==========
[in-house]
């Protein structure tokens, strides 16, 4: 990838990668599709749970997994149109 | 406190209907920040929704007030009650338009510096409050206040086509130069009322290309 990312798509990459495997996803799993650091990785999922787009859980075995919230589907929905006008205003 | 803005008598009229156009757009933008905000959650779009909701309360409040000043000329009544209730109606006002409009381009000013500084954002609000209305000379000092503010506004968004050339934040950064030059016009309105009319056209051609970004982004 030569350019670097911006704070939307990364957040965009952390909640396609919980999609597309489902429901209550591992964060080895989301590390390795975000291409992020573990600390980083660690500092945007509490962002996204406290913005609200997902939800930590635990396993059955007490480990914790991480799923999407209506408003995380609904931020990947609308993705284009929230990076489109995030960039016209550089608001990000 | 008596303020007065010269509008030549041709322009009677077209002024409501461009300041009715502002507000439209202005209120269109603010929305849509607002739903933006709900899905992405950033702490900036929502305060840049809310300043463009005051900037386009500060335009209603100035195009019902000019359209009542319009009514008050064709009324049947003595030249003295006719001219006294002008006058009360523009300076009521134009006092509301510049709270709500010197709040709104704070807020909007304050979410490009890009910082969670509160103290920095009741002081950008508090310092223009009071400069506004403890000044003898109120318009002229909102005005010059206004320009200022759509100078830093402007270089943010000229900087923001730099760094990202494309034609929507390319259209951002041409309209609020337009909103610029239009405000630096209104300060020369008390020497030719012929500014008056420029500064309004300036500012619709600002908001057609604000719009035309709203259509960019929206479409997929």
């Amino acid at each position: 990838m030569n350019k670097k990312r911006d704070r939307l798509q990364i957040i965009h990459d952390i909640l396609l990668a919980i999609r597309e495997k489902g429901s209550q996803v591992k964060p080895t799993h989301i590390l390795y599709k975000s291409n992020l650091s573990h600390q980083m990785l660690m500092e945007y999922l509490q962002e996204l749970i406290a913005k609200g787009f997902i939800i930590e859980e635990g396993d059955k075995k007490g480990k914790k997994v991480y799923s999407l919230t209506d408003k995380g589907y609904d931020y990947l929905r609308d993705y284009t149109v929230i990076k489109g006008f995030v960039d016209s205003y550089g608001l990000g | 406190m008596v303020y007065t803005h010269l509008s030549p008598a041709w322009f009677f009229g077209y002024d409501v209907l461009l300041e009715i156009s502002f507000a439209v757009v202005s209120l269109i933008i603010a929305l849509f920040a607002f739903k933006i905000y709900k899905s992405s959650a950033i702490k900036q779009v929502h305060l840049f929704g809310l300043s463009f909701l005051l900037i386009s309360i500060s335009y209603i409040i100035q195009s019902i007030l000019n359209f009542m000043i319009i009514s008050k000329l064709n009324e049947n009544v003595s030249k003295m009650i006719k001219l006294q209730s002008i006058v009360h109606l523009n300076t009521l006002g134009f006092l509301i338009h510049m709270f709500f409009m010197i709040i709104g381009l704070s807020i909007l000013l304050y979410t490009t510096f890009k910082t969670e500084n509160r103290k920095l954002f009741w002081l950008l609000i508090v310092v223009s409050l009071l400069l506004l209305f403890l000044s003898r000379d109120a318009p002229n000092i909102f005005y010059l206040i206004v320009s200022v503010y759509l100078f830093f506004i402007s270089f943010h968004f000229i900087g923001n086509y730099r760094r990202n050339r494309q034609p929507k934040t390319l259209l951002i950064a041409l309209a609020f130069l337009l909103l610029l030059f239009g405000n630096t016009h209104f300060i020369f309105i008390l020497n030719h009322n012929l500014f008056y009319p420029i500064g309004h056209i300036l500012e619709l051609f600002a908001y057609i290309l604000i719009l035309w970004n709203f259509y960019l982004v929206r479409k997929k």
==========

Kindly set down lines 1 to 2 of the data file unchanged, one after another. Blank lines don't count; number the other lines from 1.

[in-house]
């Protein structure tokens, strides 16, 4: 990838990668599709749970997994149109 | 406190209907920040929704007030009650338009510096409050206040086509130069009322290309 990312798509990459495997996803799993650091990785999922787009859980075995919230589907929905006008205003 | 803005008598009229156009757009933008905000959650779009909701309360409040000043000329009544209730109606006002409009381009000013500084954002609000209305000379000092503010506004968004050339934040950064030059016009309105009319056209051609970004982004 030569350019670097911006704070939307990364957040965009952390909640396609919980999609597309489902429901209550591992964060080895989301590390390795975000291409992020573990600390980083660690500092945007509490962002996204406290913005609200997902939800930590635990396993059955007490480990914790991480799923999407209506408003995380609904931020990947609308993705284009929230990076489109995030960039016209550089608001990000 | 008596303020007065010269509008030549041709322009009677077209002024409501461009300041009715502002507000439209202005209120269109603010929305849509607002739903933006709900899905992405950033702490900036929502305060840049809310300043463009005051900037386009500060335009209603100035195009019902000019359209009542319009009514008050064709009324049947003595030249003295006719001219006294002008006058009360523009300076009521134009006092509301510049709270709500010197709040709104704070807020909007304050979410490009890009910082969670509160103290920095009741002081950008508090310092223009009071400069506004403890000044003898109120318009002229909102005005010059206004320009200022759509100078830093402007270089943010000229900087923001730099760094990202494309034609929507390319259209951002041409309209609020337009909103610029239009405000630096209104300060020369008390020497030719012929500014008056420029500064309004300036500012619709600002908001057609604000719009035309709203259509960019929206479409997929």